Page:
I played an interesting game with several St. Louis friends over the past couple of weeks. I asked about thirty of them a basic history question about our city. Most of the people I quizzed are native to the area, but I also asked a few people (like myself) who came to this city later in life. Either way, I was surprised to discover that very few people could correctly answer this basic question:
After whom is the city of St. Louis, Missouri named?
The simple (and smart-ass) answer to that question is obviously “Saint Louis”. But I wasn’t letting anyone off that easy. “The guy on the horse in front of the Art Museum” didn’t cut it, either. The Louis I wanted to know about was canonized as “Saint Louis” twenty-seven years after his death. I wanted to find out if people knew who, what, and where the namesake of our city was before that.
The idea for this post came from a book I recently read titled Founding St. Louis: First City of the New West by Frederick Fausz. In his book, Fausz vents his frustration over the fact that much of St. Louis history prior to Lewis and Clark is significantly overlooked. It started me thinking about St. Louis history prior to the Louisiana Purchase, and I think I agree with him. We don’t hear much about the periods St. Louis spent as a French and Spanish colony.
Don’t get me wrong, Lewis and Clark and their remarkable journey are a big deal. But St. Louis was founded forty years before they set foot on this side of the Mississippi River. The two men who actually founded the city, Pierre Laclède and Auguste Chouteau, are well-known, but it could be argued they deserve even more recognition. They have some streets, buildings, and businesses named for them, but St. Louisans today don’t even pronounce their names correctly (Pierre and Auguste wouldn’t answer to “Lacleed” and “Showtoe”).
I’ll revisit Pierre and Auguste in a future post since it is a vast and fascinating story. For now, its back to quizzing people Saint Louis. Some of my responders were able to tell me Saint Louis was a king. A few were able to correctly tell me he was a king of France. Others suggested Louis was a “religious figure of some sort” (which isn’t a bad guess). Three people tried to get specific and guessed the French king Louis XIV. Another guessed Louis XVI. About ten people didn’t didn’t even hesitate to admit they had no idea who Saint Louis was.
This, my dear friends, is how Distilled History blog posts come about.
Only two people were able to tell me the correct answer. In April, 1764, Pierre Laclède travelled to the site he and his stepson August Chouteau had recently selected for a new trading outpost. He announced the new village under construction was to be named “Saint Louis”. He named it after the legendary French king Louis IX, but it’s even a bit more complicated than that. Laclède named it after Louis IX and in honor of Louis XV, the current French king (for those keeping count, that makes four different French kings named Louis mentioned in this blog post).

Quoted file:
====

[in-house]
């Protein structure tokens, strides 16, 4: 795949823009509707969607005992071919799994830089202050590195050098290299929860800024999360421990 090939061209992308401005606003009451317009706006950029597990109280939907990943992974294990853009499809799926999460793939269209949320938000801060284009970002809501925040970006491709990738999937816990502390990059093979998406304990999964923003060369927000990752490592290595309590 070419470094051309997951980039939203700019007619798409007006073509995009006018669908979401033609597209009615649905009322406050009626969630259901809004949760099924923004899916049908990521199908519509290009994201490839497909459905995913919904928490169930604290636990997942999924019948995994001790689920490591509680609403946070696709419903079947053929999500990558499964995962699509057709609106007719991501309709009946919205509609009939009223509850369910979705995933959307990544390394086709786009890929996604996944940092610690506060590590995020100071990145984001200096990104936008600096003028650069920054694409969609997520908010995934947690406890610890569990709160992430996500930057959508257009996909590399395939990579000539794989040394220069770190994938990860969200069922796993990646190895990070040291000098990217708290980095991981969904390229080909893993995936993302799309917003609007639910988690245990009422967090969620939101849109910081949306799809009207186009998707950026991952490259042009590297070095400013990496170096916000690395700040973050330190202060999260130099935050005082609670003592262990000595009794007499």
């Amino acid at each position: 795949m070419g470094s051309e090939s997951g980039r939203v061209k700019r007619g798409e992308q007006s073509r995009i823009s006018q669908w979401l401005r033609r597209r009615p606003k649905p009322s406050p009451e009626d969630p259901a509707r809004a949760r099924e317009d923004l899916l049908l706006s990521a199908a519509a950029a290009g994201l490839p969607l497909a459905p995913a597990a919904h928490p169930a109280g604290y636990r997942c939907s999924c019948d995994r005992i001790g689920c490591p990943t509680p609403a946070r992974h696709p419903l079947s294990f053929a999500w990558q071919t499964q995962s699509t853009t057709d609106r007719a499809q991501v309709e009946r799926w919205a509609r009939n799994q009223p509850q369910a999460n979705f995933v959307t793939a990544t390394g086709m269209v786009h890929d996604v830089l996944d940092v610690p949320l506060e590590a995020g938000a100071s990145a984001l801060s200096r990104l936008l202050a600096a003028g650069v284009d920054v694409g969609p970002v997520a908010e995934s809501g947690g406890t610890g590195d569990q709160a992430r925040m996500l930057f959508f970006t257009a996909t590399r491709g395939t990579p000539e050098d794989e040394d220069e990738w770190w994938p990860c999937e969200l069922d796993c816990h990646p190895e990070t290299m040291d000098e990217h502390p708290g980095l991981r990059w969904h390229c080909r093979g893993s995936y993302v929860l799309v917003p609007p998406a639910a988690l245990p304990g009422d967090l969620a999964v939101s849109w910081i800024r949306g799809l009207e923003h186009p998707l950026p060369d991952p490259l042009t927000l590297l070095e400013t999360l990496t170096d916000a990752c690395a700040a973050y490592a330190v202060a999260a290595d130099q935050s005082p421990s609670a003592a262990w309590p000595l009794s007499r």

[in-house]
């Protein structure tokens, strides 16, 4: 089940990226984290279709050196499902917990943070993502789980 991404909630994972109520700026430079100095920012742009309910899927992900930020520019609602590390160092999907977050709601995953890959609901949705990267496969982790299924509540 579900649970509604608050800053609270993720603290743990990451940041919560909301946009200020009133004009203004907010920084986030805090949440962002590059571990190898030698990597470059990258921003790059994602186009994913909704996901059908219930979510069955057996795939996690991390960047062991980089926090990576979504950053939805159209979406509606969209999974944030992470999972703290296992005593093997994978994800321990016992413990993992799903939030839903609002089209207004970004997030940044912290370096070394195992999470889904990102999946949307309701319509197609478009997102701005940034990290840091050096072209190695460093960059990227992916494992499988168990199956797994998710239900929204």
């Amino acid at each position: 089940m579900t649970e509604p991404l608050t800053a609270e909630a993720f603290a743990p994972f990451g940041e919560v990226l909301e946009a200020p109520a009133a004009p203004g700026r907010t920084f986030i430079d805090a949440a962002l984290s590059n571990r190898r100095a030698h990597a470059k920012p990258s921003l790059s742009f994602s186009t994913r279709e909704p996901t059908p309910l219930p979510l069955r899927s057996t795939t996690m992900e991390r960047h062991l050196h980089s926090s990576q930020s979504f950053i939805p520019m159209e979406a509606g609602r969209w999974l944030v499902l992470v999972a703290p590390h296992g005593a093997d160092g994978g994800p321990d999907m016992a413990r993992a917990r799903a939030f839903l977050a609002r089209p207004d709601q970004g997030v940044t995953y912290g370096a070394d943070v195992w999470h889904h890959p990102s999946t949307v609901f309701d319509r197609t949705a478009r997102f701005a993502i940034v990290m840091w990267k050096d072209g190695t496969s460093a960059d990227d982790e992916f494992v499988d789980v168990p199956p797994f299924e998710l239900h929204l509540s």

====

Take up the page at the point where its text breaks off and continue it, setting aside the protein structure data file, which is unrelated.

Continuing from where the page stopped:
Louis IX was as well-known to 18th century French colonials as George Washington is to 21st century Americans. To this day, he is the only French king to have been canonized (thus the name “St. Louis” instead of something like “Louisville”, which was used to honor Louis XVI in the neighboring state of Kentucky). Laclède’s choice wouldn’t have surprised anyone in 1764. At the time, Louis IX was widely regarded as a model ruler and was considered one of the greatest monarchs in French history. Most significantly, Louis IX was revered as the most religiously devout king in French history.
I did quite a bit of research for this post, and I couldn’t find much to disparage the character of Louis IX. He was a good husband. He was generous to the poor and needy. He was a patron of the arts. He founded a theology college that would eventually become the Sorbonne. He railed against government corruption. He promoted peace in Europe. According to his closest advisor and confidant, Jean de Joinville, the man didn’t even swear. And throughout his reign, France was the most prosperous country in all of Europe. Add it all up and you get a Middle Ages rarity: An absolute monarch universally adored by his subjects.
He did have one fatal flaw, though. Although it’d be considered a magnificent character trait in the 13th century, Louis IX was obsessed with crusading. He believed that his purpose on Earth was to rid the Holy Land from the evil scourge of heathens and infidels that infested it. Despite the few crazies around today who still think this may be a good idea, it isn’t. Louis IX was not tolerant of anyone who didn’t subscribe to his faith. That fact would ultimately bring him down.
As part of my research for this post, I sat down and read an eight-hundred page biography titled Saint Louis by Jacques LeGoff. Although I adore biographies about historical figures, this one was tough to get through. Biographies are better with a bit of drama and scandal. Saint Louis and his pious ways certainly didn’t provide much of that. In fact, It’s a safe bet that Louis and I wouldn’t get along very well if we hung out. I drink too much, I swear too much, and I’m certainly no Catholic. I haven’t stepped into a church for a reason other than a wedding or funeral in twenty years. Louis would probably consider me one of the heathen infidels he was obsessed with booting from Jerusalem. I also take the Lord’s name in vain several times a day, so I’m sure I’d find myself uniquely punished. In the late 13th century, Louis IX demanded that blasphemers get branded on the lips.